Sunday, May 4, 2014

Love ourselves unconditionally

Last week on Facebook I wrote what I felt was a controversial topic: loving ourselves no matter what our size and shape. Today, I'm going to add to this. Love  ourselves no matter our ages.

We've earned those crows feet and laugh lines, every bump, wrinkle, bulge and gray hair. A long lifetime of raising children, dealing with death of loved ones, aging parents, divorces. All of these have taken their toll on us, and many of us have dealt with some of these numerous times.

As a child, I was a nervous little thing. You see, there were serious issues going on around me, unstable conditions at times. My fears were very real and life was chaotic. It was no wonder food became a comfort. Yet at another time, years later, when a husband walked out on me, leaving me for another, food would no longer matter, and my appetite would suffer.

I'm in my fifties now, living in a culture obsessed with beauty, stick figure barbie doll actresses and models. Diet ads and fads abound. And I'm tired of it all, I tell you. Tired of hiding behind huge, baggy, loose clothing thinking I'm the world's worst human being because I enjoy an ice cream cone, piece of cake or candy bar. Tired of thinking I can seriously lose ten or fifteen pounds to be the "ideal" weight, perhaps the weight I was as a young girl. No, I've earned my love handles, you see. In the real world I live in, my size should not matter. I don't care if you're size 2 or size 22, you are a beautiful woman of God.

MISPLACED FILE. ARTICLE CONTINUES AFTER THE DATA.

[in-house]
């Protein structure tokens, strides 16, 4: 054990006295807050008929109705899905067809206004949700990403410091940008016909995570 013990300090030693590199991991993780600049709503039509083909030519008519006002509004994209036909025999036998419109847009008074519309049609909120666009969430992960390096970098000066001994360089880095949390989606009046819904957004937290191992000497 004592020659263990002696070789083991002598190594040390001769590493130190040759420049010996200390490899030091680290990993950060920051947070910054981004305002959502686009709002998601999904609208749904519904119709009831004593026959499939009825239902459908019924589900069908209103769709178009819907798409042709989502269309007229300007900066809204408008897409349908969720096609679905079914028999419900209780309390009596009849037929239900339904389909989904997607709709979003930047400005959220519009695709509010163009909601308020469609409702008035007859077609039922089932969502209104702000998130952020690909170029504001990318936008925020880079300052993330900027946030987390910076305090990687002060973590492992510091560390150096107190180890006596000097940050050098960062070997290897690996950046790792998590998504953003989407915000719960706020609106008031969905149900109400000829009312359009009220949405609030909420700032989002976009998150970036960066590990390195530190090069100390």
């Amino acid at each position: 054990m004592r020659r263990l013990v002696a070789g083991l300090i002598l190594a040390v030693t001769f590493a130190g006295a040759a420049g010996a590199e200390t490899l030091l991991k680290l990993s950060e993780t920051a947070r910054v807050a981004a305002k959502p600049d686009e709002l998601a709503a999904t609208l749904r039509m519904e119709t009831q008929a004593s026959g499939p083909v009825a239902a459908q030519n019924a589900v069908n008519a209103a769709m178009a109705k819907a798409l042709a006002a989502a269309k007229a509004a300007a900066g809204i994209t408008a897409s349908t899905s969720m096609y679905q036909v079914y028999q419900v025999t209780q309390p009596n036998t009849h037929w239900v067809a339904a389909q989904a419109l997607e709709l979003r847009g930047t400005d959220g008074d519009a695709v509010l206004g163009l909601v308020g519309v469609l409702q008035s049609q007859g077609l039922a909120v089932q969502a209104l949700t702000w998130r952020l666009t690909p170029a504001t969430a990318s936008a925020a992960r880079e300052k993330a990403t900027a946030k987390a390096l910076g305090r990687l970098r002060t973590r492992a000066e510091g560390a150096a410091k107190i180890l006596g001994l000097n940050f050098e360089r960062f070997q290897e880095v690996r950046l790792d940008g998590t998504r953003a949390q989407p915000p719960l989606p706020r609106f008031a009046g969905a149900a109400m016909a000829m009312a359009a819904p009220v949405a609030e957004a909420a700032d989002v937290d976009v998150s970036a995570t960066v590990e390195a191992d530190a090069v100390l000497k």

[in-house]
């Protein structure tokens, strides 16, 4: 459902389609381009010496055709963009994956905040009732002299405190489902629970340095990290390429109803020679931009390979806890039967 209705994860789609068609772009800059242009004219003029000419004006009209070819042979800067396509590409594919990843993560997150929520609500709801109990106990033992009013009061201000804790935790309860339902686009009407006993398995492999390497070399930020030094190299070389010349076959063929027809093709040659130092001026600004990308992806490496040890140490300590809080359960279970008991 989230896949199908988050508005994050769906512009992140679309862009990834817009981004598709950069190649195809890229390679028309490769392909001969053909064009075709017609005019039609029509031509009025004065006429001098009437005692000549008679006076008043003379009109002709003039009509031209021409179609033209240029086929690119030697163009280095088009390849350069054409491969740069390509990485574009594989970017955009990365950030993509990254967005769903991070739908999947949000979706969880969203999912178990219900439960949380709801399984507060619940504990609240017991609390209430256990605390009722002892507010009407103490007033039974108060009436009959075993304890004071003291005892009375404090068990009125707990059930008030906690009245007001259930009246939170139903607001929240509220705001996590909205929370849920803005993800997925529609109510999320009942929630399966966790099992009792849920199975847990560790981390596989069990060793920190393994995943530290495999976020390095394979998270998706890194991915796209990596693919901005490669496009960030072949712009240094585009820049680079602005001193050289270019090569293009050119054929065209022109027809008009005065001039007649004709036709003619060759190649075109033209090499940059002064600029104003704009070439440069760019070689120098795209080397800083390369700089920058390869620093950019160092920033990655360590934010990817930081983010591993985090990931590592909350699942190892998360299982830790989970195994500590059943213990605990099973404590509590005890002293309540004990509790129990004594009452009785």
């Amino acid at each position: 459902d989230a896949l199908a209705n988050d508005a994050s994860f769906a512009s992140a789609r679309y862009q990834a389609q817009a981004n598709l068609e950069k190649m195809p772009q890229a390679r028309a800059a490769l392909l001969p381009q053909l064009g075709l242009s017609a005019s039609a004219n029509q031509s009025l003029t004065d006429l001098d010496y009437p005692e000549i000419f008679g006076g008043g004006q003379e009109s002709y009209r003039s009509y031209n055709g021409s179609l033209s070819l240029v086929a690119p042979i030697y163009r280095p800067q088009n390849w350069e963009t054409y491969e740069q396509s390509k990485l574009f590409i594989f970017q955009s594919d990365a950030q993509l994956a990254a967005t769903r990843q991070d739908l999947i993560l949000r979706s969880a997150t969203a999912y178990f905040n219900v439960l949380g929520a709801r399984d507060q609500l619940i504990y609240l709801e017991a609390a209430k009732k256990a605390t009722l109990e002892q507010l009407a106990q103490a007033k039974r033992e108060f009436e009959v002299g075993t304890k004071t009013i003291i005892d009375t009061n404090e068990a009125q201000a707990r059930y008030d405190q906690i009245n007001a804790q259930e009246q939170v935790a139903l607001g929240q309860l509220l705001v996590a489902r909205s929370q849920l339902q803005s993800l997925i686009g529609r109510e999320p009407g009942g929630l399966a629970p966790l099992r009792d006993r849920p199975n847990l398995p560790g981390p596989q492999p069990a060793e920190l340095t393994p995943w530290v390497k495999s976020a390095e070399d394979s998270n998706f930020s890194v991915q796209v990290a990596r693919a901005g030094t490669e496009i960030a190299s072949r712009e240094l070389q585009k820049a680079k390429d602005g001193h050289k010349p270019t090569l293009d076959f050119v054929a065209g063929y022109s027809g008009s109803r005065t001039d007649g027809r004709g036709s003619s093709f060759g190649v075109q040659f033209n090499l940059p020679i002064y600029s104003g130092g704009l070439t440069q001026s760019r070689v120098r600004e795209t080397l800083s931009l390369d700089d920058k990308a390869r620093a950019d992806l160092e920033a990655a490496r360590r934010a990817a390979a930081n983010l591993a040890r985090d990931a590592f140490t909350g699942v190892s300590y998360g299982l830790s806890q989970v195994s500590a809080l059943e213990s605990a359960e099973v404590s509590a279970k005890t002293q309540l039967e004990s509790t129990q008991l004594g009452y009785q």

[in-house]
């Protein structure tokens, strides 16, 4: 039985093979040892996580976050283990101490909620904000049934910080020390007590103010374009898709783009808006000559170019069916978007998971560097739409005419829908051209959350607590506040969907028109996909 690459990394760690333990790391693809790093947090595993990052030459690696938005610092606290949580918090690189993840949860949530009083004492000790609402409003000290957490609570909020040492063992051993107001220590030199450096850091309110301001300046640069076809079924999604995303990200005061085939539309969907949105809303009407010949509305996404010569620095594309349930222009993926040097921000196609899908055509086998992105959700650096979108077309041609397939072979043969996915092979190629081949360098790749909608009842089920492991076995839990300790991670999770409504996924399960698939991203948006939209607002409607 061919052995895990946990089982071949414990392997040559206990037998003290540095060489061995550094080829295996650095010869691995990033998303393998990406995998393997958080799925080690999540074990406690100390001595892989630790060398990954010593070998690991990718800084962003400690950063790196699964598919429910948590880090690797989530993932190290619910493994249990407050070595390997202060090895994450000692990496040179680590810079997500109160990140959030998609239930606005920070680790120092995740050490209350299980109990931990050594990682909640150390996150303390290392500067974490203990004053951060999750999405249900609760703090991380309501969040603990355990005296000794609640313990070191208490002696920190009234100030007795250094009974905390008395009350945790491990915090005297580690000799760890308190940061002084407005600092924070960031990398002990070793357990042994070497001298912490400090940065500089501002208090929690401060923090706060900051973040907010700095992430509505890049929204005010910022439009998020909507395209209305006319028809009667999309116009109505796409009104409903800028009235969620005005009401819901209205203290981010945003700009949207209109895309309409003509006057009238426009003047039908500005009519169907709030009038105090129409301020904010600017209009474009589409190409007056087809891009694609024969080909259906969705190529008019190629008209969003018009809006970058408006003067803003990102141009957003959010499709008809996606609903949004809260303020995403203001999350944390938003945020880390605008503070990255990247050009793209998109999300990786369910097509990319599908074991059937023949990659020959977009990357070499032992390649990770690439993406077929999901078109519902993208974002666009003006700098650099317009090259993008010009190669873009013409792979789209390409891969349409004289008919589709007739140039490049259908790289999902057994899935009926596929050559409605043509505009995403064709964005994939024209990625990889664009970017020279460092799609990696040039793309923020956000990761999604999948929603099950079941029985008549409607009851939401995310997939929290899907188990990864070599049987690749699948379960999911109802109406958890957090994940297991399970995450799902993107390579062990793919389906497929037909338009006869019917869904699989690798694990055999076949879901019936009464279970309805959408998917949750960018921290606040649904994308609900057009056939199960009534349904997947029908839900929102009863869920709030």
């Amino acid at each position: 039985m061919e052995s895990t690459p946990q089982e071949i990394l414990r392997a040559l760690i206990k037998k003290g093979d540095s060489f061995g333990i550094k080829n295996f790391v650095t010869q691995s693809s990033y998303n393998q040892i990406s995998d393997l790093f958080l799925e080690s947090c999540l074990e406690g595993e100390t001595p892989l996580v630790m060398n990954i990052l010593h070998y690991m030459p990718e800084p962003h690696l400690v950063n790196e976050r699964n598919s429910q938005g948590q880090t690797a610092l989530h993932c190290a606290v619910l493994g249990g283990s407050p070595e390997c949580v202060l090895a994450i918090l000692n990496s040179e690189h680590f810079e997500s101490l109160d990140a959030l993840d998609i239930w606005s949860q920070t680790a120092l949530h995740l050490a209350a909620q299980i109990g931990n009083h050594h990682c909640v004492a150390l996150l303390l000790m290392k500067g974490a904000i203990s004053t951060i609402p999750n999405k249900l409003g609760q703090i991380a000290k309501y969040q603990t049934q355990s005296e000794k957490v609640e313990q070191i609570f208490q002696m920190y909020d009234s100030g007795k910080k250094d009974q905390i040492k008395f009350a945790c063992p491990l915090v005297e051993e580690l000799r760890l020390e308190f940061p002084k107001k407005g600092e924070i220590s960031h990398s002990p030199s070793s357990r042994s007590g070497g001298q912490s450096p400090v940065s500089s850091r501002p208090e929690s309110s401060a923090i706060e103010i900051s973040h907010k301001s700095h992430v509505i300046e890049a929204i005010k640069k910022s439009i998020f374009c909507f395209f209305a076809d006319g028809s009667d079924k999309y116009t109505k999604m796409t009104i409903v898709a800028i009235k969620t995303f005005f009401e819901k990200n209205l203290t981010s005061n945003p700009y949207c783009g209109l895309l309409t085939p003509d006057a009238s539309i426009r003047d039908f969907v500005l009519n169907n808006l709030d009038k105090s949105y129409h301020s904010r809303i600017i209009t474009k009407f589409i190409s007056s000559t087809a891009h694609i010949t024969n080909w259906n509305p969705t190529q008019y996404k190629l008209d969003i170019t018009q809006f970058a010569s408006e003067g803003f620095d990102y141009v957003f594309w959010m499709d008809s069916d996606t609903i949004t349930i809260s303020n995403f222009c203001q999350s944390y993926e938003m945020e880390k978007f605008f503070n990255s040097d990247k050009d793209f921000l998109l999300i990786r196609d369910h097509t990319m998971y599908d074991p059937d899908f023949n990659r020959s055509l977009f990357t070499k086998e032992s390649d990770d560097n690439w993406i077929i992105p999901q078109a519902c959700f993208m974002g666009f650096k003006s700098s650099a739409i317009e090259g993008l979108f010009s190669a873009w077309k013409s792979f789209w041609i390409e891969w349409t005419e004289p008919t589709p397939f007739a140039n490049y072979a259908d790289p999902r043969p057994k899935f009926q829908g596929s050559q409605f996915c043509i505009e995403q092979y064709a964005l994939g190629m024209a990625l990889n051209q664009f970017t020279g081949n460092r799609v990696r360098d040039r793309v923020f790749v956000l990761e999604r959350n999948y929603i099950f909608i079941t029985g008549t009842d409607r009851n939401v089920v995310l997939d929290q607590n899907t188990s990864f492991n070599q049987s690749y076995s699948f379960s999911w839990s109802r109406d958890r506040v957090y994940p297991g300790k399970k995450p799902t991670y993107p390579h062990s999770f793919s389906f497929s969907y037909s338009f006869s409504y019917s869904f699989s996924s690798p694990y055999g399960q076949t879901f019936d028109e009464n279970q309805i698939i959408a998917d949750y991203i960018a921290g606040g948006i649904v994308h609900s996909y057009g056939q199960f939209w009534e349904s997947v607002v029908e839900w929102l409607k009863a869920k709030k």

How long should it take us to stop the obsession, to give permission to love ourselves right where we are, how we look, at any age, regardless of dress sizes? Why can't we buy clothing that accentuates our good points without worry of hiding the bad? Why can't we eat that brownie without guilt in front of another who is giving us "the look", the one which says, "oh my gosh, I can't believe she's going to eat that."

I've known ladies of all sizes. My own mother was particularly overweight most of her life. A beautiful woman nonetheless. In her older years, food hasn't held the appeal it once did, and she's lost an incredible amount of weight. This was nothing she felt she HAD to do, it was just one of those things I suppose.

I hate something. Why is it that when we see someone who's lost weight, we say: "you look so good?" I say to this: "What did I look like before, crap?" Why can't we learn to compliment our sisters at any size, any age?

Think about it. Don't you enjoy hearing someone say your hair looks particularly good today, or that top looks great on you? If you can't come up with one nice thing to say sometime, then tell a person they have a great smile. A smile is one of the single most beautiful face lifts any woman can have. It lights up the countenance, erasing frown lines and worry. 

You are beautiful, girl. So put that outfit on, get that haircut or style you've always wanted. Wear the sequins, the baubles, get the tattoo. Do it for you, not for anyone else. And to this, I add: pick up that paintbrush, the pen and paper, the crochet hook or some other artistic outlet. Enjoy your life, live it to the fullest. And by all means, love, love, love yourself unconditionally.

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